A South Carolina man who was stomped in the back of the head by a police officer was awarded a $650,000 settlement, the New York Times reports.
Body camera footage from July 26 shows Clarence Gailyard, who has metal rods and pins in his leg and hip, being stopped by Officer David Lance Dukes. Then, the officer points a gun at Gailyard, who is on his hands and knees.
“Get on the ground!” Dukes yells before stomping Gailyard on the back of the head, causing his forehead to hit the ground.
Back in August at a news conference, Gailyard said he was still in pain. “Every time I look in the mirror and see the scar on my face, it is not OK,” he explained.
On Wednesday, along with compensating Gailyard, city officials said that the city would also establish a citizens’ task force to “provide oversight and guidance with regard to interactions” between Orangeburg police and residents.
Sidney Evering, the Orangeburg city administrator, said in a statement that the “vast majority” of the city’s police officers “do their jobs with honor and ensure that the citizens they are entrusted to protect and serve are treated fairly and with respect.”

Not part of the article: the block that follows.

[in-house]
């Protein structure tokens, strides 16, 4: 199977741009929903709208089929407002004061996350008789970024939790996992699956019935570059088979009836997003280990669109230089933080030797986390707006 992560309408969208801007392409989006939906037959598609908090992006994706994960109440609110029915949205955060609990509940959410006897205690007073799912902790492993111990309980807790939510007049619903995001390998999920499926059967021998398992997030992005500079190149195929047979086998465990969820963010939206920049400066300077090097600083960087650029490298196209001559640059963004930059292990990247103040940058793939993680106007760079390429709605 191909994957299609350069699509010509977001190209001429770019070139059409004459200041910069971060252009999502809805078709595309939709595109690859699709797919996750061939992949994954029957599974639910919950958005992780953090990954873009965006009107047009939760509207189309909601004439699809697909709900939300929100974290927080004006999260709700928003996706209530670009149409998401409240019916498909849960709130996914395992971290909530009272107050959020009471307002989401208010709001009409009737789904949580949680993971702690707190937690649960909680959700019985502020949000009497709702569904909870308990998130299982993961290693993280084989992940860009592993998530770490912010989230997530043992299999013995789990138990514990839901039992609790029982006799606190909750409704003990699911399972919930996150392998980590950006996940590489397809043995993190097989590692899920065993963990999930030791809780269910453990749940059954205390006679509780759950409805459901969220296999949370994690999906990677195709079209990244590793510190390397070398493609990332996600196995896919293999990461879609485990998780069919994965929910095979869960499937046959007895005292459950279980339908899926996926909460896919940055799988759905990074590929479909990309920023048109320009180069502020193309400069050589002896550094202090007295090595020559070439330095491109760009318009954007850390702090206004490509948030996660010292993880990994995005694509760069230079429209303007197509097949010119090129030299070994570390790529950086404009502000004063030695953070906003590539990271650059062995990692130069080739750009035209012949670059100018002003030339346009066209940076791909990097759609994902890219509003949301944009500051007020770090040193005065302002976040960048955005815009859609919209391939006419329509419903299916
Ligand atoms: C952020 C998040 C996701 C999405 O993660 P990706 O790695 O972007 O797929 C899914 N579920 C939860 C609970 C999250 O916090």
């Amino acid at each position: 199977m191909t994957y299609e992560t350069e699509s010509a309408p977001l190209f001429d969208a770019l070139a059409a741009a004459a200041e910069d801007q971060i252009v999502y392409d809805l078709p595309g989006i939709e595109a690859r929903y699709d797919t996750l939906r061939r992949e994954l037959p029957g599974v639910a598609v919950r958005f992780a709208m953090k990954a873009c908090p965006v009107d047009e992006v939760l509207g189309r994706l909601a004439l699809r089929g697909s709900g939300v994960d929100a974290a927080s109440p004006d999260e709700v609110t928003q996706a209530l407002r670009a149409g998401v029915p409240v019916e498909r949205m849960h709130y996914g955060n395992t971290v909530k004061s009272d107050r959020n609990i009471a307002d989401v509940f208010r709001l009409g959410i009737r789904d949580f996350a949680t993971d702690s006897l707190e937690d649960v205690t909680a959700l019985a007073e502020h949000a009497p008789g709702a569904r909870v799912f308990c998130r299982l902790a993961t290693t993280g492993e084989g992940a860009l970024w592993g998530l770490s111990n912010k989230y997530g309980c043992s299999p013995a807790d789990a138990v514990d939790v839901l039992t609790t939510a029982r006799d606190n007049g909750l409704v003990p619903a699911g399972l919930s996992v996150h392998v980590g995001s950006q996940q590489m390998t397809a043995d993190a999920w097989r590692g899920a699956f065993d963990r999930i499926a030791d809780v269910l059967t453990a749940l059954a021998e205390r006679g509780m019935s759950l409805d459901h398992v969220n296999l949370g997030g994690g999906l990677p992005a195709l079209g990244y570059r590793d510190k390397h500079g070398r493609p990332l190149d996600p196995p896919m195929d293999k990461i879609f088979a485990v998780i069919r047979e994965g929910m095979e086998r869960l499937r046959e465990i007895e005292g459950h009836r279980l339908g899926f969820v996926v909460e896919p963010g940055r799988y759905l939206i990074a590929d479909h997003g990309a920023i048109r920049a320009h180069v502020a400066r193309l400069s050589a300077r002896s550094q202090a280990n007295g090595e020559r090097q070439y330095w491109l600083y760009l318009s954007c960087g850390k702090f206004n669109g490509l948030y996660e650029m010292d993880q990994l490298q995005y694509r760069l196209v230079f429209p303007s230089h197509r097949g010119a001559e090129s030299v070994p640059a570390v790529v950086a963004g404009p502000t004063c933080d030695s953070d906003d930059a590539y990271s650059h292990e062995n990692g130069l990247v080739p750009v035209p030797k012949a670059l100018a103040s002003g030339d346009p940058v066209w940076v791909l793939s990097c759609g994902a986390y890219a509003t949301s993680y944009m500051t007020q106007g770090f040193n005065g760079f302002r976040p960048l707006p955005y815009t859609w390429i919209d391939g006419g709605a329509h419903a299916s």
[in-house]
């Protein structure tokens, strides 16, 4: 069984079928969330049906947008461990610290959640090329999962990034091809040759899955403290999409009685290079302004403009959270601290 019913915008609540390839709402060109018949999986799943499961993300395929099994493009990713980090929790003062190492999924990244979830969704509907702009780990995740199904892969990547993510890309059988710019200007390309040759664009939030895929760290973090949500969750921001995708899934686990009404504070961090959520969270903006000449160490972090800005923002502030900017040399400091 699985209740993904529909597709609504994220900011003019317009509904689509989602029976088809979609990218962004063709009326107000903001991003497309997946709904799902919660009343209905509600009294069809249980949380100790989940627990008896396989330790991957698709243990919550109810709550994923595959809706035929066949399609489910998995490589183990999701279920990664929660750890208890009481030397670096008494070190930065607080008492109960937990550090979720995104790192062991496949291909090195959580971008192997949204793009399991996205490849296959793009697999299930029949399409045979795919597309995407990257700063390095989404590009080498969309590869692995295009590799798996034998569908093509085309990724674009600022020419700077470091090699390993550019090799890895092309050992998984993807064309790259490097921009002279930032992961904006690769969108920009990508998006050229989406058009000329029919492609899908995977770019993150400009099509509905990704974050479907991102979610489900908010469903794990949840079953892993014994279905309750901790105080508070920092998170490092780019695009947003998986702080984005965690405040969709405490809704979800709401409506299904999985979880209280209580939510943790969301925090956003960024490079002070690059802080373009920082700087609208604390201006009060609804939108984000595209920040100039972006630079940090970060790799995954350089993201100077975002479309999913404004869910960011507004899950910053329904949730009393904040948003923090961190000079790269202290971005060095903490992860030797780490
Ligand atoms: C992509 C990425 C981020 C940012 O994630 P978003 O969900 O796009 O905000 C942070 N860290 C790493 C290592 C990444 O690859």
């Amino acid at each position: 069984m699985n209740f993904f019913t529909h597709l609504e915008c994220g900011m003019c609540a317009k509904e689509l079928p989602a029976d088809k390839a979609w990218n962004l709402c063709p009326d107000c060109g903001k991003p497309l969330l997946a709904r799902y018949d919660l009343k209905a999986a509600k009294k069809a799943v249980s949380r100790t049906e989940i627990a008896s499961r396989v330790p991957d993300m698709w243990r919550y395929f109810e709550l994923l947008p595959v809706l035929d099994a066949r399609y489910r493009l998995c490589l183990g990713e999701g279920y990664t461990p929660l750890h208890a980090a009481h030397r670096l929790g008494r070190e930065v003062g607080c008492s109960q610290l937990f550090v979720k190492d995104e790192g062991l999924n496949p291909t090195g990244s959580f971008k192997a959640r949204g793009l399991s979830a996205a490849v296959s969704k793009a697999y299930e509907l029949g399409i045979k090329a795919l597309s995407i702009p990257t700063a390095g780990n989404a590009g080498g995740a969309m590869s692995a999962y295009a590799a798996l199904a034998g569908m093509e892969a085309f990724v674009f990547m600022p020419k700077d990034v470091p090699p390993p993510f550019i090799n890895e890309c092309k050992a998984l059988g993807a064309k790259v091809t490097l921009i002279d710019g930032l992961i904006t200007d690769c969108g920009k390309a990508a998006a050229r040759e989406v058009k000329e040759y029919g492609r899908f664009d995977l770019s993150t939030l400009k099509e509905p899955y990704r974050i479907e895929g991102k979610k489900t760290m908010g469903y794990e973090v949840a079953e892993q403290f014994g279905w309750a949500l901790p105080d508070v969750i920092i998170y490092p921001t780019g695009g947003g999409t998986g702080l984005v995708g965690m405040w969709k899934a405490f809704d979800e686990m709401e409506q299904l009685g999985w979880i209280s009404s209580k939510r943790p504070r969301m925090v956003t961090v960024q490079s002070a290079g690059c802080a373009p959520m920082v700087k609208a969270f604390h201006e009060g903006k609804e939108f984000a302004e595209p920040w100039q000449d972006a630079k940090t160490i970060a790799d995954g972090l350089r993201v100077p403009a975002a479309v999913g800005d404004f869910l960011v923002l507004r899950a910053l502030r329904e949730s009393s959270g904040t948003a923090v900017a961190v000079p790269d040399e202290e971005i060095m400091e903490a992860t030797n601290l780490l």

“However, when an officer falls short of these expectations and conducts themselves in ways unbecoming to their department and the city, that officer must and will be held accountable,” he added. “That’s exactly what we have done in this instance.”
Justin Bamberg, Gailyard’s attorney, said that his client was “pleased to put this very troubling incident behind him."
“We appreciate how quickly Orangeburg city leadership moved to make this right by Mr. Gailyard,” Bamberg said. “I’ve handled numerous cases involving police violence previously, and rarely have I seen a city swiftly accept responsibility and also work to ensure that this never happens to another person.”
Bamberg acknowledged Aqkwele Polidore, a sergeant at the scene of the crime “who refused to cover for a co-worker.”
“This incident should give all good officers around the country a positive sign that it is OK to take a stand against police brutality in your agencies,” Mr. Bamberg said. “Amazing things can happen when dedicated law enforcement officers choose what’s right over what’s ‘blue.’”
Bamberg also credited the city of Orangeburg for “changing its police department for the betterment of both its own officers and the citizens it serves.”
“This is what progress looks like,” he said.
After an investigation into the incident, Dukes was terminated and charged with first-degree assault and battery.